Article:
Improved conditions to protect endangered marine turtles from a development on Queensland’s Sunshine Coast have been secured through a recent court appeal. EDO assisted the Sunshine Coast Environment Council (SCEC) in a planning appeal against a controversial 2018 approval by the Sunshine Coast Regional Council for an intensive high-density mixed use-development in a sensitive beachside location at Yaroomba by multi-national developer Sekisui House.

SCEC appealed the Council’s decision along with fellow community group Development Watch in November 2018. The appeal followed a record 9000 properly made submissions against the development application and strong support from the community to take up the legal challenge. SCEC’s main concerns centred on the protection of the coastal habitat for endangered loggerhead turtles.

The matter was heard over three weeks in October 2019 in Queensland’s Planning and Environment Court. While the development approval was upheld, the two community groups pressed for, and achieved, improved conditions to protect endangered marine turtles. The final conditions include a mandated statistically valid pre-construction light survey, annual surveys during the turtle nesting season and post-construction surveys after completion of every stage. All of these surveys must show that sky glow has not increased more than one standard deviation from the mean of the original survey otherwise corrective action must be taken to return it to pre-construction levels. In addition, no direct light is to be visible on the beach.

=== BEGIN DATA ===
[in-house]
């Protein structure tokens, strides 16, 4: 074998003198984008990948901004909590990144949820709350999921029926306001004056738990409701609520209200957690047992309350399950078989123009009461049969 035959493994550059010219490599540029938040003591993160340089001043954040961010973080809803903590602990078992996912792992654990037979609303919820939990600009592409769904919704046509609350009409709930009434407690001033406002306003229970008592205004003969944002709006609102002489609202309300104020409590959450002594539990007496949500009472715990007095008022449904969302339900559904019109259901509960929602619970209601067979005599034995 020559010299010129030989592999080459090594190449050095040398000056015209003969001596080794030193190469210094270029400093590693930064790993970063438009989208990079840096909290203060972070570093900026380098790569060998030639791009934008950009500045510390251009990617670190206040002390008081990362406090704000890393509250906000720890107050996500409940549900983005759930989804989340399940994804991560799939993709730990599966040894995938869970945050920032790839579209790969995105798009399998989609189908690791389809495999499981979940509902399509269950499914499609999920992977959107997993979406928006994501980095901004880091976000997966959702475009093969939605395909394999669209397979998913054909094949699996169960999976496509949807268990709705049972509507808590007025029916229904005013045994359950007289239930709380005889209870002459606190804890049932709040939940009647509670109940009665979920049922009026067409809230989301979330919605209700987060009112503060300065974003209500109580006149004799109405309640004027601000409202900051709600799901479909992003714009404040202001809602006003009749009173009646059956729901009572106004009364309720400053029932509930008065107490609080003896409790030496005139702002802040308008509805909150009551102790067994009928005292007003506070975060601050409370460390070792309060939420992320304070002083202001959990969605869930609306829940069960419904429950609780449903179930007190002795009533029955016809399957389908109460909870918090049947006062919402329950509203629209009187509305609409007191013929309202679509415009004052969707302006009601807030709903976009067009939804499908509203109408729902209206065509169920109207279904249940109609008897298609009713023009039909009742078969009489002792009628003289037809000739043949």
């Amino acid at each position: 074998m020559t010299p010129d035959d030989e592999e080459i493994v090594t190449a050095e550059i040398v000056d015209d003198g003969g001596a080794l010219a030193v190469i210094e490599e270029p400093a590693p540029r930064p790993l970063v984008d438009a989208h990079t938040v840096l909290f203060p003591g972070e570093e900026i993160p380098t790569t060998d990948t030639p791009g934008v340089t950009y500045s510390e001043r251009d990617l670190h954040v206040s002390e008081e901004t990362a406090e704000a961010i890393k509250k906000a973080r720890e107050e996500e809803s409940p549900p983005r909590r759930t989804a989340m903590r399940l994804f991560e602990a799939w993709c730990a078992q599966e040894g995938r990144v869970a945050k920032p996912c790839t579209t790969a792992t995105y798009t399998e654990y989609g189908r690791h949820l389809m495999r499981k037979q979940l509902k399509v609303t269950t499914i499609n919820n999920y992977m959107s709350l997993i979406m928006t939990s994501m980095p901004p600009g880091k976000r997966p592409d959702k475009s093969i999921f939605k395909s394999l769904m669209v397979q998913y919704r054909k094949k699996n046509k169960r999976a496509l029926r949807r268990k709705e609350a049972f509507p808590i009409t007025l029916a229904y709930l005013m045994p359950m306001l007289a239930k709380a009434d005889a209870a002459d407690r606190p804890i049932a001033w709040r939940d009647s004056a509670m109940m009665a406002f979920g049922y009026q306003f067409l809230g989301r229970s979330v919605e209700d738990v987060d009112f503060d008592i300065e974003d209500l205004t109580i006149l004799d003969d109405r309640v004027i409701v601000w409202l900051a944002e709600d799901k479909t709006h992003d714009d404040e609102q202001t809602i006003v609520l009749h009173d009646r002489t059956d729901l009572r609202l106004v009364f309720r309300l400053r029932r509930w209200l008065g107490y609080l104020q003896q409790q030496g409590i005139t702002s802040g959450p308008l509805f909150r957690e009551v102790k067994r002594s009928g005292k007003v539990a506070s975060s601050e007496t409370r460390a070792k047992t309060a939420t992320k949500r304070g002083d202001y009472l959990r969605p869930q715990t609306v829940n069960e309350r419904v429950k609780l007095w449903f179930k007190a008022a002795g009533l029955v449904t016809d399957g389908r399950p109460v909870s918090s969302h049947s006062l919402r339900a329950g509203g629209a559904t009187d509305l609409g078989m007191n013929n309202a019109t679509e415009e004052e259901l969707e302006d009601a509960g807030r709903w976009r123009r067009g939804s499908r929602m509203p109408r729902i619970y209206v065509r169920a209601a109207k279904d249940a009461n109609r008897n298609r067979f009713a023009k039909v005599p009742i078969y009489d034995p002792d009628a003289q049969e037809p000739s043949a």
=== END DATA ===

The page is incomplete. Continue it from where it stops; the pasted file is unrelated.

Narelle McCarthy, SCEC’s Liaison and Advocacy Officer, concluded that “while we remain deeply concerned about the potential impacts from this inappropriate development, particularly on nesting and hatching loggerhead turtles, SCEC and the community will continue to hold the developer and the Sunshine Coast Regional Council to account.” 

“The expert legal advice and incredible support of the Environmental Defenders Office proved invaluable to SCEC, particularly in relation to addressing the significant risks to the population of endangered loggerhead turtles posed by this development,” said Ms McCarthy.

“Having EDO in our corner literally made all the difference. Their involvement reinforced the crucial role of community legal centres to democracy and community litigation on behalf of the environment.”